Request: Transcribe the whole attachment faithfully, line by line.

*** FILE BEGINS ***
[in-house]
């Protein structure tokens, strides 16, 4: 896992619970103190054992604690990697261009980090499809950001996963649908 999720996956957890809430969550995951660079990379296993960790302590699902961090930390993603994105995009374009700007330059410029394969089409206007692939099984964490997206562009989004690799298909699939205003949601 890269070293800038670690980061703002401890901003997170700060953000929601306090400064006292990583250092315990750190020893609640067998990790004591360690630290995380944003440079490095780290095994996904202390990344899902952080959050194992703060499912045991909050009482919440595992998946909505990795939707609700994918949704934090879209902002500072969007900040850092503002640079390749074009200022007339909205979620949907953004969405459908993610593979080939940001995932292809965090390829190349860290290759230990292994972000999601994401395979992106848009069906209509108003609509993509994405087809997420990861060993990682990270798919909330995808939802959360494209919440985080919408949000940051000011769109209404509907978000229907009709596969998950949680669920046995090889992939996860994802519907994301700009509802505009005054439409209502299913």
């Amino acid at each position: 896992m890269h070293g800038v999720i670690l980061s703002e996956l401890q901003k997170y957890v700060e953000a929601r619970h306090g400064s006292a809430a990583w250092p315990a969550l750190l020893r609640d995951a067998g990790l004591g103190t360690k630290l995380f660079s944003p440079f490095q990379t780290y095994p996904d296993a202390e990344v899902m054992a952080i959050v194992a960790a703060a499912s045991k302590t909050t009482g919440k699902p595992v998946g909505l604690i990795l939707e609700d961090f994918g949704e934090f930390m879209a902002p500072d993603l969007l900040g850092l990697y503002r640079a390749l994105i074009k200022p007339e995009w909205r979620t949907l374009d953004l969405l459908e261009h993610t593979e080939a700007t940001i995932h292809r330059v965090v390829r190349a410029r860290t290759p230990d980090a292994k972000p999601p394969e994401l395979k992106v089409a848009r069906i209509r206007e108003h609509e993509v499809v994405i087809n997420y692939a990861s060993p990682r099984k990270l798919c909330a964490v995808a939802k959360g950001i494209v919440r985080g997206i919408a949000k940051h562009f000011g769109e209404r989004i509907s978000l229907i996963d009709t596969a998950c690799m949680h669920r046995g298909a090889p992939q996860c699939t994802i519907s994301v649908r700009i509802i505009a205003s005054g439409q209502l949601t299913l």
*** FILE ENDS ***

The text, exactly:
[in-house]
């Protein structure tokens, strides 16, 4: 896992619970103190054992604690990697261009980090499809950001996963649908 999720996956957890809430969550995951660079990379296993960790302590699902961090930390993603994105995009374009700007330059410029394969089409206007692939099984964490997206562009989004690799298909699939205003949601 890269070293800038670690980061703002401890901003997170700060953000929601306090400064006292990583250092315990750190020893609640067998990790004591360690630290995380944003440079490095780290095994996904202390990344899902952080959050194992703060499912045991909050009482919440595992998946909505990795939707609700994918949704934090879209902002500072969007900040850092503002640079390749074009200022007339909205979620949907953004969405459908993610593979080939940001995932292809965090390829190349860290290759230990292994972000999601994401395979992106848009069906209509108003609509993509994405087809997420990861060993990682990270798919909330995808939802959360494209919440985080919408949000940051000011769109209404509907978000229907009709596969998950949680669920046995090889992939996860994802519907994301700009509802505009005054439409209502299913």
């Amino acid at each position: 896992m890269h070293g800038v999720i670690l980061s703002e996956l401890q901003k997170y957890v700060e953000a929601r619970h306090g400064s006292a809430a990583w250092p315990a969550l750190l020893r609640d995951a067998g990790l004591g103190t360690k630290l995380f660079s944003p440079f490095q990379t780290y095994p996904d296993a202390e990344v899902m054992a952080i959050v194992a960790a703060a499912s045991k302590t909050t009482g919440k699902p595992v998946g909505l604690i990795l939707e609700d961090f994918g949704e934090f930390m879209a902002p500072d993603l969007l900040g850092l990697y503002r640079a390749l994105i074009k200022p007339e995009w909205r979620t949907l374009d953004l969405l459908e261009h993610t593979e080939a700007t940001i995932h292809r330059v965090v390829r190349a410029r860290t290759p230990d980090a292994k972000p999601p394969e994401l395979k992106v089409a848009r069906i209509r206007e108003h609509e993509v499809v994405i087809n997420y692939a990861s060993p990682r099984k990270l798919c909330a964490v995808a939802k959360g950001i494209v919440r985080g997206i919408a949000k940051h562009f000011g769109e209404r989004i509907s978000l229907i996963d009709t596969a998950c690799m949680h669920r046995g298909a090889p992939q996860c699939t994802i519907s994301v649908r700009i509802i505009a205003s005054g439409q209502l949601t299913l």